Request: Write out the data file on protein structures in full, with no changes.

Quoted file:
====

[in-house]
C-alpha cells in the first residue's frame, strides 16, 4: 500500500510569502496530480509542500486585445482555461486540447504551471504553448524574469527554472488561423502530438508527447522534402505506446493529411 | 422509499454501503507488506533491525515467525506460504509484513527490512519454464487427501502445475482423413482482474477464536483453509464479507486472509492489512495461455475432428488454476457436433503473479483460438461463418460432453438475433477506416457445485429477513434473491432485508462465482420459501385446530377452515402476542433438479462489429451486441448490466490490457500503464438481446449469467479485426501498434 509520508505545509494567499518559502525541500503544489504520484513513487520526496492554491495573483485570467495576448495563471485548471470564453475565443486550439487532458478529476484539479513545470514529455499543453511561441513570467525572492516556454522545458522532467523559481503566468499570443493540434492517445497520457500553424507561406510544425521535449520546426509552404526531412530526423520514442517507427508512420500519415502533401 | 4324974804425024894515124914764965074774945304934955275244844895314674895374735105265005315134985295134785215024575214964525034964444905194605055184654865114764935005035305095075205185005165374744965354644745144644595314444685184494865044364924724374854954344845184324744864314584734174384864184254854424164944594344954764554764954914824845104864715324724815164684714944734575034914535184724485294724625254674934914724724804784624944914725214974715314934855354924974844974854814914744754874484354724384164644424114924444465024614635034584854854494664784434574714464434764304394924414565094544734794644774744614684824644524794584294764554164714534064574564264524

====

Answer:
[in-house]
C-alpha cells in the first residue's frame, strides 16, 4: 500500500510569502496530480509542500486585445482555461486540447504551471504553448524574469527554472488561423502530438508527447522534402505506446493529411 | 422509499454501503507488506533491525515467525506460504509484513527490512519454464487427501502445475482423413482482474477464536483453509464479507486472509492489512495461455475432428488454476457436433503473479483460438461463418460432453438475433477506416457445485429477513434473491432485508462465482420459501385446530377452515402476542433438479462489429451486441448490466490490457500503464438481446449469467479485426501498434 509520508505545509494567499518559502525541500503544489504520484513513487520526496492554491495573483485570467495576448495563471485548471470564453475565443486550439487532458478529476484539479513545470514529455499543453511561441513570467525572492516556454522545458522532467523559481503566468499570443493540434492517445497520457500553424507561406510544425521535449520546426509552404526531412530526423520514442517507427508512420500519415502533401 | 4324974804425024894515124914764965074774945304934955275244844895314674895374735105265005315134985295134785215024575214964525034964444905194605055184654865114764935005035305095075205185005165374744965354644745144644595314444685184494865044364924724374854954344845184324744864314584734174384864184254854424164944594344954764554764954914824845104864715324724815164684714944734575034914535184724485294724625254674934914724724804784624944914725214974715314934855354924974844974854814914744754874484354724384164644424114924444465024614635034584854854494664784434574714464434764304394924414565094544734794644774744614684824644524794584294764554164714534064574564264524